Dryland training for water athletes, particularly swimmers, hasn’t always been popular. Until recently, swimmers have engaged in running and abs training as their only form of dryland. There has always been a common idea that any form of resistance training (weights) would result in bulky muscle and slower speeds in the water. Although more and more research continues to be done on dryland training for swimmers, it is obvious that results are starting to speak for themselves.
The human body is composed of hundreds of muscles, ligaments, and tendons. Each of them are responsible for certain movements and stabilization. As we age, the human body becomes developed naturally. However, this development is often limited by nature. Our bodies only adapt to levels of muscular function and coordination that we use, which are based off of our level of activity. For swimmers, the more developed and powerful the muscles are, then the greater the speed capabilities are in the water. Our bodies capabilities for generating greater speed is a result of stronger, more powerful, and more developed muscle.
In swimming, muscles contract concentrically (concentric is placing force on another object, i.e. pushing something up). Due to the nature of this zero gravity sport, muscles do not contract eccentrically (another source / object placing pressure on us); this is one reason swimming workouts should incorporate heavy rope exercises. Heavy ropes utilize concentric muscular actions only. Concentric muscular contractions propel our bodies through the water. In order for muscles to produce greater concentric contractions, muscles must have greater levels of strength and power. Gains in strength and power are in direct result with resistance training. Strength and power can be developed, if properly incorporated, without the fear of simply adding mass (i.e. larger muscle). Mass is a side effect of resistance training if the program calls for it. Thus it becomes imperative to seek out proper programs or educated strength and conditioning coaches to administer any dryland training.
College programs, elite swimmers, and year round elite level swim clubs have begun to engage in dryland training programs with full time strength and conditioning coaches (not Personal Trainers). The results have been nothing short of pure genius. Swimmers are beginning to become more developed and more powerful as they engage in body weight movements (variations of pushups and pull ups), power lifts (squats and variations of bench), and Olympic lifts (cleans and snatch). These movements, which have been traditionally thought of as exercises that can only be used for athletes who play sports on land, are now being integrated into swim workout routines with tremendous results.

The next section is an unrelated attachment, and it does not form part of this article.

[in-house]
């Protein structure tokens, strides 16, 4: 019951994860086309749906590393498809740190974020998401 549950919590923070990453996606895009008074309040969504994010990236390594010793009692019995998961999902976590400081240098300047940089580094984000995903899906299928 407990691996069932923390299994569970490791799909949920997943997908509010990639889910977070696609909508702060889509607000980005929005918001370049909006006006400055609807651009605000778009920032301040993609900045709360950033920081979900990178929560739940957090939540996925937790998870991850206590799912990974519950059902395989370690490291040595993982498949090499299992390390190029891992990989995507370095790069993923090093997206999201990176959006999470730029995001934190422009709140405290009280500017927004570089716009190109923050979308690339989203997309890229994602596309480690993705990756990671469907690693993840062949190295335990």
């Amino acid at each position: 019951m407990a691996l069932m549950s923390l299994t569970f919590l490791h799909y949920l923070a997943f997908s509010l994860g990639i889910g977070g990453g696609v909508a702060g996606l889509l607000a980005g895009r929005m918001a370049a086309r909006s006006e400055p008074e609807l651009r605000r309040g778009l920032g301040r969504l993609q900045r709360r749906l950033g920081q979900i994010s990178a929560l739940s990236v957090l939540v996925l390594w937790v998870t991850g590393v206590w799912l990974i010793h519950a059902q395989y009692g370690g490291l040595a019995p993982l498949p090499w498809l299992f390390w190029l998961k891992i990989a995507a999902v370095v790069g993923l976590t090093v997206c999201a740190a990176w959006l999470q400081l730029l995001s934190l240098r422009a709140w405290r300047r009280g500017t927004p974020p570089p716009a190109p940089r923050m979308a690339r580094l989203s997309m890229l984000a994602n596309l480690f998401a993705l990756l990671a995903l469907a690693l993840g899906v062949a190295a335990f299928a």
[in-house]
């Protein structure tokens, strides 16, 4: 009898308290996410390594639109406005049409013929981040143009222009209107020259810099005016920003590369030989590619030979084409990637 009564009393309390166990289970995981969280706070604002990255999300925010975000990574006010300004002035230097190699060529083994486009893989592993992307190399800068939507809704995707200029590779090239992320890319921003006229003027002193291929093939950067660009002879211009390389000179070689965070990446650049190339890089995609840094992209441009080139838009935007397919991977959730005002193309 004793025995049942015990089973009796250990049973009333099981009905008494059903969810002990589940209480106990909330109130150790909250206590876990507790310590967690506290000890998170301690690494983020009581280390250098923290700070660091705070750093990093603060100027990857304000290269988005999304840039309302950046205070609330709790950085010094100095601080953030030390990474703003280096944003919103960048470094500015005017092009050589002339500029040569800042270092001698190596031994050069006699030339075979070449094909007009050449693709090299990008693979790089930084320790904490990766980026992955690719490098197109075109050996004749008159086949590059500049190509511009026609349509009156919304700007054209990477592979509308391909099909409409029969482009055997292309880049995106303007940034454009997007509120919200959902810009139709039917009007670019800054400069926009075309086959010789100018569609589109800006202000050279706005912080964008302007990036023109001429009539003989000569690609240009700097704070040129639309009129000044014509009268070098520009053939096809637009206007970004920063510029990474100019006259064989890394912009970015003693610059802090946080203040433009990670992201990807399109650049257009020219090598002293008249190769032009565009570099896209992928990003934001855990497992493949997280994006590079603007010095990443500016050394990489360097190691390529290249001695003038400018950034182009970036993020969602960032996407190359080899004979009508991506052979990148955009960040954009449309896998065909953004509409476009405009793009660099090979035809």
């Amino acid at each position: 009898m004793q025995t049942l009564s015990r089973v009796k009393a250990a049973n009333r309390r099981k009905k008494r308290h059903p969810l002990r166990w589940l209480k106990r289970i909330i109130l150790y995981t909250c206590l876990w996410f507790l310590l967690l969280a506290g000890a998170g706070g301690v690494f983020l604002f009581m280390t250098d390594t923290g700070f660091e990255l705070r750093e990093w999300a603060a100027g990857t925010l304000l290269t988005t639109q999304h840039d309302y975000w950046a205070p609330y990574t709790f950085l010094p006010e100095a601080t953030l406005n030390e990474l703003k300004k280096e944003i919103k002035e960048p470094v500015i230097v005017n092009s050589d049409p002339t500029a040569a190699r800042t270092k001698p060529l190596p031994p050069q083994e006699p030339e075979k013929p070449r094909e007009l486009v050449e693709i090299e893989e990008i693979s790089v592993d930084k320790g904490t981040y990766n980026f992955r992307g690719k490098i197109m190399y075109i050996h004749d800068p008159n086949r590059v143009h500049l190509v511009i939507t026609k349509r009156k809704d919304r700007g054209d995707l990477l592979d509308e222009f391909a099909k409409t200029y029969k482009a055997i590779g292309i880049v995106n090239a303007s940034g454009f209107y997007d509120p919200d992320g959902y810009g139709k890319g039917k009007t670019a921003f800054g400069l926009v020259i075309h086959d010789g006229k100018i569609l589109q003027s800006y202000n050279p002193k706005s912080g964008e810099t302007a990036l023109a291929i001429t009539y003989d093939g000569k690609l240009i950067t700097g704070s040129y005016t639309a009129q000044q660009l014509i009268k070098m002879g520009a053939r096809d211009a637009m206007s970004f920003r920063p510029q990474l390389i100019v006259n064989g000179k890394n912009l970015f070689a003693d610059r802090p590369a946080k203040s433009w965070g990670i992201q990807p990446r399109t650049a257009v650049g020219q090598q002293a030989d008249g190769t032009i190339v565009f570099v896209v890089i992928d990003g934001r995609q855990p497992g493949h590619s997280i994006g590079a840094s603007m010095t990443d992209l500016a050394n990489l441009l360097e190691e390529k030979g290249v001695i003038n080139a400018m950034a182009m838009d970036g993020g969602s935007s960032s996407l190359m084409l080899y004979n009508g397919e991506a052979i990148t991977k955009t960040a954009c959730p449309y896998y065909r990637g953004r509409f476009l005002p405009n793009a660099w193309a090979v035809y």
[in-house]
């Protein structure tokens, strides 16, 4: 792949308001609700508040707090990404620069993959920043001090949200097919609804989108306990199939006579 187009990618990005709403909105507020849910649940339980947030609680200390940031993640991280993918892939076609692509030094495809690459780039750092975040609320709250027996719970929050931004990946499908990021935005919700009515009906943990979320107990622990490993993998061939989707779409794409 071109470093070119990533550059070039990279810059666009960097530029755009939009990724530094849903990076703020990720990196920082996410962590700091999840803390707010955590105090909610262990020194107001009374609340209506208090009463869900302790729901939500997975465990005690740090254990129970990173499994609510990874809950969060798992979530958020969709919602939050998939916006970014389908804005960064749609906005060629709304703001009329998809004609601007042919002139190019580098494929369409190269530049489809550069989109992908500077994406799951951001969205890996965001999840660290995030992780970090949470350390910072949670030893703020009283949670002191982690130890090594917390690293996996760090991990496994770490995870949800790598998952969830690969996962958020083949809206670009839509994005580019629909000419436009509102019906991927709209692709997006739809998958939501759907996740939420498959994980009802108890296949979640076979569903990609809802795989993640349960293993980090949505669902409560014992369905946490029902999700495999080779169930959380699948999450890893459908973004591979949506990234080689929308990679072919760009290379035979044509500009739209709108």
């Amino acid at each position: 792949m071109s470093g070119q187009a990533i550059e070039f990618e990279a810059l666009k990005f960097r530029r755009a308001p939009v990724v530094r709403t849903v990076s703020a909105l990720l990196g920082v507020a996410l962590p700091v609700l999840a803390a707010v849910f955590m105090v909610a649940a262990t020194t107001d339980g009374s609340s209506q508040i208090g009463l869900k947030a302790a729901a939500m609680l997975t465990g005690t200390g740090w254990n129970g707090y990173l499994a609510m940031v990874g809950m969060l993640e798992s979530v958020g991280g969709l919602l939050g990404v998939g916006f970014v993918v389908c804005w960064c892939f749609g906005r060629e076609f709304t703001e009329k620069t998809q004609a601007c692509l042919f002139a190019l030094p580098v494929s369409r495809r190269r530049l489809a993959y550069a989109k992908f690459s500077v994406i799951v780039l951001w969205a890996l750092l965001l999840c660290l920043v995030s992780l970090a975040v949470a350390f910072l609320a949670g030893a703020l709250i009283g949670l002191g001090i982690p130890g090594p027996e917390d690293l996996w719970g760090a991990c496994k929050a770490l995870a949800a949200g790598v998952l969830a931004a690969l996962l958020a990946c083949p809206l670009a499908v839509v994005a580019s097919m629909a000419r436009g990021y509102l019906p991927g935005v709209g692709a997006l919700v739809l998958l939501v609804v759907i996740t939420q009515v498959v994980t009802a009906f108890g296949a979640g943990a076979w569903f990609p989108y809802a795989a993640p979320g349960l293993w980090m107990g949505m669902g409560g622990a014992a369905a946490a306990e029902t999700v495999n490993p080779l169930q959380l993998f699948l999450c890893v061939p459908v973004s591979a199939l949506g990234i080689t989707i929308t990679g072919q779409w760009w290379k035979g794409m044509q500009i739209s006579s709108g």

Each method aforementioned must be incorporated into any dryland program. If the program focuses on one style only, then the results will be limited. For example, if the focus relies only on Olympic based exercises, then the swimmers could increase size, adapt anaerobic muscular fibers only, and decrease their ability to generate full range of motion movements. If the swimmer engages in power exercises only, then the athlete will increase their strength and muscle size; this often results in greater muscular fatigue and a less efficient muscle buffering system. Lastly, if the athlete engages in body weight exercises only, then the results in strength and power will be limited. Swimmers must be integrated into a program that engages in body weight training, core training, power lifts, strength lifts, plyometrics, cardiovascular training, and muscular endurance training. A well balanced program will integrate all of these training methods by separating them into phases and/or days of the week. However, it is possible to train one or more of these styles in the same day if incorporated correctly.
Resistance training that incorporates complex movements can result in an increased risk of injury, especially to those who are unfamiliar with the movements. Due to the nature of this training, the strength and conditioning coach must accept greater responsibility. Therefore, it becomes imperative for each coach to analyze every swimmers movements on dryland and asses where their level of coordination, balance, strength, power, core strength, and range of motion is currently at.
Every swimming workouts first and foremost focus must be on the safety of the athlete. In order for this to be possible, all programs must incorporate a comprehensive core program that involves stabilization, flexion, extension, and rotational movements involving the core. Any proper core program should engage in progression and total body movements in order to generate the greatest results.